As Alliance Français prepares to relocate one more time, we examine the history of one of the oldest European institutions and cultural centres in Thailand
In 2012, the Alliance Française celebrated its 100th anniversary with the inauguration of a new building. It was actually an emotional move: after standing for over 85 years on Sathorn Road, the Alliance was due to move to a brand-new premises: across to Lumpini Park, in the so-called “Embassy Row”. With the imposing structures of both Japanese and Australian diplomatic missions in Thailand, the Alliance Française of Bangkok became the proud flagship of French cultural presence in Bangkok.
If we go back in history, the structure was then the sixth location of the Alliance Française. Going back in time, the Bangkok Times of September 6, 1912 was indeed announcing the establishment of a ‘Comité de l’Alliance Française’ in premises at the Oriental Hotel. The article at that time talked about some 50 members for the Committee occupying three rooms of the hotel, including Bangkok’s only French library. Honorific presidents at that time included two French personalities—French Plenipotentiary Minister M. Lefèvre-Pontalis and Rev. Bishop Perros, and two prestigious members of the Siam Royal family: Prince Chakabongse Buvanath and Prince Charunsakdi Kritakara. However, lacking funds, the association would have to relocate three more times before settling down in April 1926.
The Alliance finally moved to a house which belonged to the government of French Indochina. The charming mansion on stilts was set on an idyllic street linking the river to mango and rice plantations: Sathorn Alley. This is where the Alliance Française would be for the next 89 years. The charming mansion became too small over time and in 1962, the French government, through the Ministry of Foreign Affairs, provided funds to build a modern looking structure. Inaugurated in 1966, the modern structure had two buildings: one, used as a welcome reception and administration offices and later an auditorium and cafeteria, while the second building looked more like a school, built in tropical modern-style. Over the decades, growing frangipani trees and plants gave a leafy atmosphere to the centre which became a prominent cultural institution in Bangkok.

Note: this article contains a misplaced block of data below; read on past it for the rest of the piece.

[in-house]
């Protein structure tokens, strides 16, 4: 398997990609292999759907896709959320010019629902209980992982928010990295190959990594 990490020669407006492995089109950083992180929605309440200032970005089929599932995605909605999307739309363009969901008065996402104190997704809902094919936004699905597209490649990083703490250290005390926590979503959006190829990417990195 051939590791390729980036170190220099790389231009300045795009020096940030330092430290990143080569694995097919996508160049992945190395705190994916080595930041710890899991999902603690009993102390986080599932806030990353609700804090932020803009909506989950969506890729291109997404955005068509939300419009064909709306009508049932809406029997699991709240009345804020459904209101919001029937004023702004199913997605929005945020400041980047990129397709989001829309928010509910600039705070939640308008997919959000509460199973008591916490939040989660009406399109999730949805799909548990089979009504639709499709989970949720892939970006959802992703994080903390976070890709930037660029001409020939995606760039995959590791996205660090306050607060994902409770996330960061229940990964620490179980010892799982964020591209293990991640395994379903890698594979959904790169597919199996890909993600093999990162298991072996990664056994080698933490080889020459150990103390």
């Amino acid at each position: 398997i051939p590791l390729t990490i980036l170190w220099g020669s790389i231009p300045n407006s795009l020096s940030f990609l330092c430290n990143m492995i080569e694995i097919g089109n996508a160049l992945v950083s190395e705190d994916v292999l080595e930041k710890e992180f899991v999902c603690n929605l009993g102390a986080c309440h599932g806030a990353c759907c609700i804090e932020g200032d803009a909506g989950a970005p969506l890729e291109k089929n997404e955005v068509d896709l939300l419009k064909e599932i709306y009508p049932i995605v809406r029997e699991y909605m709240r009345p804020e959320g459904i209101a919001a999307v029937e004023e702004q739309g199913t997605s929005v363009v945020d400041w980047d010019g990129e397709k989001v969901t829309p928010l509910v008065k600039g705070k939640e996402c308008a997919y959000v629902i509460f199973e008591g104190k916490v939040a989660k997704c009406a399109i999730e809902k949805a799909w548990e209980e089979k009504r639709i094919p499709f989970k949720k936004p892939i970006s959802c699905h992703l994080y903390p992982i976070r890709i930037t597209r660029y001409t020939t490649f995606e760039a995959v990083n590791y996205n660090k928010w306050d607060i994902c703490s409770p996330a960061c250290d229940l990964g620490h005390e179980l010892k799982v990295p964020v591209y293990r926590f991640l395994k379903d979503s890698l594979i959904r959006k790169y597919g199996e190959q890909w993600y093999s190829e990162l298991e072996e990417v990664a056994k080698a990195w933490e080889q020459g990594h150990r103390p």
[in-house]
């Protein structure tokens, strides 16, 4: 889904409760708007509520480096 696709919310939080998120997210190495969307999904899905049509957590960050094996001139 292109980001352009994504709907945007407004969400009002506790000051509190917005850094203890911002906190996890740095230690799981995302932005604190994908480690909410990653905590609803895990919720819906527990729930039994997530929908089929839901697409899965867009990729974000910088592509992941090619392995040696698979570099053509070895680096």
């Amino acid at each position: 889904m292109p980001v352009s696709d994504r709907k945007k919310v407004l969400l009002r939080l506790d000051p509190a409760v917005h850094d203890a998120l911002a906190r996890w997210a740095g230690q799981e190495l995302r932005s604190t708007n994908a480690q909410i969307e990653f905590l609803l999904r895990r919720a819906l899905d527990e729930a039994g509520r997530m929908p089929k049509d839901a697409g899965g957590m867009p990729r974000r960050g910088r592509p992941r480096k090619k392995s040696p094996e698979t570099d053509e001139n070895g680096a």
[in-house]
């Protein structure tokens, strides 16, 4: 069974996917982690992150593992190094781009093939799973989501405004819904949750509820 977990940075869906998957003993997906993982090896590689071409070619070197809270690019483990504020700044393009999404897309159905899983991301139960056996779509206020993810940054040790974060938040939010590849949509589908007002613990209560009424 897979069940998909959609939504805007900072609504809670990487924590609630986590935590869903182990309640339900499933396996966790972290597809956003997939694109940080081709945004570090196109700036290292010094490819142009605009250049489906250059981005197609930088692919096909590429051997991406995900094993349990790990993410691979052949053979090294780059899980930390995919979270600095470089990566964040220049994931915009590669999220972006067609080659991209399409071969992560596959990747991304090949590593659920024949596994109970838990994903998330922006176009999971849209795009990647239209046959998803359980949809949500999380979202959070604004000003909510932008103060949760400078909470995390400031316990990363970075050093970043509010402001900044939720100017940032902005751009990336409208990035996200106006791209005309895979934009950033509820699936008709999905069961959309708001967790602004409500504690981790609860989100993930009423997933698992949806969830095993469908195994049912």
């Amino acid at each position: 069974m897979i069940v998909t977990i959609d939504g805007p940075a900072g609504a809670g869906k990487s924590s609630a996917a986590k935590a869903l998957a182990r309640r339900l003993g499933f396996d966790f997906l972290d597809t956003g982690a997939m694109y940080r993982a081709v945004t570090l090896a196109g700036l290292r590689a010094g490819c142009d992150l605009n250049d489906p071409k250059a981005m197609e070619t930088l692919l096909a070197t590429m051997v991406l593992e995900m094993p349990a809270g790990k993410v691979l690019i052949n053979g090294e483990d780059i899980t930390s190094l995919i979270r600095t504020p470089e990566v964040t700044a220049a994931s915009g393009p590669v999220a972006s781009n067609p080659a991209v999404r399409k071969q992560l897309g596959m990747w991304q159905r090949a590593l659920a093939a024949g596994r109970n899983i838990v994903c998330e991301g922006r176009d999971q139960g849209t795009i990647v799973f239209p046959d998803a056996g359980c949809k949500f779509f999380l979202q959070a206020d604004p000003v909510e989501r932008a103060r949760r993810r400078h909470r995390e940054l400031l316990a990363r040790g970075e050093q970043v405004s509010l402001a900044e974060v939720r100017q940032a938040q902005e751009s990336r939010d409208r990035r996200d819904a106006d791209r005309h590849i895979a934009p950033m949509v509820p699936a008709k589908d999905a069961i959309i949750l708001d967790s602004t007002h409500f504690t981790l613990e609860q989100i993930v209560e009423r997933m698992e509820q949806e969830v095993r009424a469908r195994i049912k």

However, the Alliance once again suffered from congestion and was under pressure to move out of Sathorn, which since the 1990s had become one of the most prestigious –and expensive- addresses in the capital.
The Alliance was due to move by the end of 2012 but it took another year as the new building near Lumpini was not finished. It was finally completed in October 2013 when the centre integrated the structure conceived by French architecture team of ADPI. In Sathorn, the old empty Alliance is still there and visible from outside, waiting for demolition.
“Things are changing fast in Bangkok,” said Pascale Favre, the Alliance Française Director. “My predecessor heard that a major project was taking place where the Alliance was standing. One Bangkok is an extremely ambitious development district with luxury condominiums, a mall, offices, hotels and elegant streets. The One Bangkok real estate company probably started to negotiate with the Alliance for a move. I was not there but I know that the MoU with the Alliance was done in early 2017 for the transfer of the centre.”
Pascale continues, “The offer was generous. One Bangkok promoters were to build a bigger structure, all for free,” she says.
Then, 18 months later, the building was ready to take the administration and welcome its first visitors. The old structure is now closing on July 23 while the first students will be welcomed in the new building on July 27.
“We started to move material and equipment in early June,” says Pascale. “We first dismantled the auditorium, then the library will follow. The offices will be last to move. We are heading for a soft opening in August and a full opening in October. We will then organise an opening festival to celebrate.”
The question is, with so many relocations, will the new Alliance be to the satisfaction of its future users? “The building is beautiful and it will bring more space for people to gather together. We will have a true atrium with a monumentail staircase where people actually will be able to seat and chat around a drink. The library benefits of superb facilities such as the auditorium. It will have 214 seats and a layout reminiscent of the glamourous movie theatres of the 1950s with their high ceilings. The acoustics are marvellous!” says an enthusiastic Pascale. A cafeteria will be available with an open-air terrace.
The current building certainly furthers the history of the Alliance Française. Not for its architectural quality but as the Alliance Française centre with the shortest lifespan: less than five years! “With One Bangkok we will be at the heart of a district with some 40,000 to 50,000 people passing every day. That is a great opportunity,” says Pascale. No regrets then!
By Luc Citrinot